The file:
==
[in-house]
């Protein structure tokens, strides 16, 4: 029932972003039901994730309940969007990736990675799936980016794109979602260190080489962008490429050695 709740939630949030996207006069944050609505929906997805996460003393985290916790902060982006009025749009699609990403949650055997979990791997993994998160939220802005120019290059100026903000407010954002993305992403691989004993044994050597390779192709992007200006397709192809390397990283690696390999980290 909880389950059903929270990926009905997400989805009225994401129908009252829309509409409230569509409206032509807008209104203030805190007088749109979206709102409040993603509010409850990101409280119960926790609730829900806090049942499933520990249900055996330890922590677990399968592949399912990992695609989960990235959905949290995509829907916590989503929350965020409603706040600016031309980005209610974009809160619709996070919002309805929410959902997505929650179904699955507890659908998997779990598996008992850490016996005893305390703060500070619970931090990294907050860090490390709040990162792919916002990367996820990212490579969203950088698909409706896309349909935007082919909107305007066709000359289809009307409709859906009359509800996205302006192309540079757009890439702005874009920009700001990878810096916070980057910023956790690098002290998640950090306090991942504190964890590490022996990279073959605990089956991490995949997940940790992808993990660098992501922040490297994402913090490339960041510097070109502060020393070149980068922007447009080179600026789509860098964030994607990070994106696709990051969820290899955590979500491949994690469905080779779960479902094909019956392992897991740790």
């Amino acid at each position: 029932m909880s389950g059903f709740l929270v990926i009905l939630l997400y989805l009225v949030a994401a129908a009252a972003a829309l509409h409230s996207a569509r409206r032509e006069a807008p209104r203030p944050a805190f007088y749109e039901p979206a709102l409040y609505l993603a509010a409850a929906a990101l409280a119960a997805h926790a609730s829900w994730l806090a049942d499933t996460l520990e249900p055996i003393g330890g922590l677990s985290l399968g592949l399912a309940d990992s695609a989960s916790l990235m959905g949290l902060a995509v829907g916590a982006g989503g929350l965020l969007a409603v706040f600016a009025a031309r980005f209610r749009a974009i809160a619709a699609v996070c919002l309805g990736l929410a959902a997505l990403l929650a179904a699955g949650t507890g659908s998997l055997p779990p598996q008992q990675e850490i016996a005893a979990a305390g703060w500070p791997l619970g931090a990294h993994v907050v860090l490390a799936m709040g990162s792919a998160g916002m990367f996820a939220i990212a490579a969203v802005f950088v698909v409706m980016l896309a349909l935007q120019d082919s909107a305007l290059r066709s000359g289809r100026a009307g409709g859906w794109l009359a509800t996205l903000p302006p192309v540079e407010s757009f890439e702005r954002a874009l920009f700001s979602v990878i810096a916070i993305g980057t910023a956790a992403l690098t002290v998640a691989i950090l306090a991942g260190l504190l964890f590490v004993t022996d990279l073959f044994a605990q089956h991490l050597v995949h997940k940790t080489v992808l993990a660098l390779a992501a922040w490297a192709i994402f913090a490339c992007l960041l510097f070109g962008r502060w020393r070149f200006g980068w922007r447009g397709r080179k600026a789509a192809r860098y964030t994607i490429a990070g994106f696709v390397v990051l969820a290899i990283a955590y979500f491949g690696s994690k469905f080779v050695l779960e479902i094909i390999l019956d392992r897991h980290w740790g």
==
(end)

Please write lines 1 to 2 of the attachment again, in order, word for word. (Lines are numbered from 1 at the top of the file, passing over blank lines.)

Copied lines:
[in-house]
């Protein structure tokens, strides 16, 4: 029932972003039901994730309940969007990736990675799936980016794109979602260190080489962008490429050695 709740939630949030996207006069944050609505929906997805996460003393985290916790902060982006009025749009699609990403949650055997979990791997993994998160939220802005120019290059100026903000407010954002993305992403691989004993044994050597390779192709992007200006397709192809390397990283690696390999980290 909880389950059903929270990926009905997400989805009225994401129908009252829309509409409230569509409206032509807008209104203030805190007088749109979206709102409040993603509010409850990101409280119960926790609730829900806090049942499933520990249900055996330890922590677990399968592949399912990992695609989960990235959905949290995509829907916590989503929350965020409603706040600016031309980005209610974009809160619709996070919002309805929410959902997505929650179904699955507890659908998997779990598996008992850490016996005893305390703060500070619970931090990294907050860090490390709040990162792919916002990367996820990212490579969203950088698909409706896309349909935007082919909107305007066709000359289809009307409709859906009359509800996205302006192309540079757009890439702005874009920009700001990878810096916070980057910023956790690098002290998640950090306090991942504190964890590490022996990279073959605990089956991490995949997940940790992808993990660098992501922040490297994402913090490339960041510097070109502060020393070149980068922007447009080179600026789509860098964030994607990070994106696709990051969820290899955590979500491949994690469905080779779960479902094909019956392992897991740790």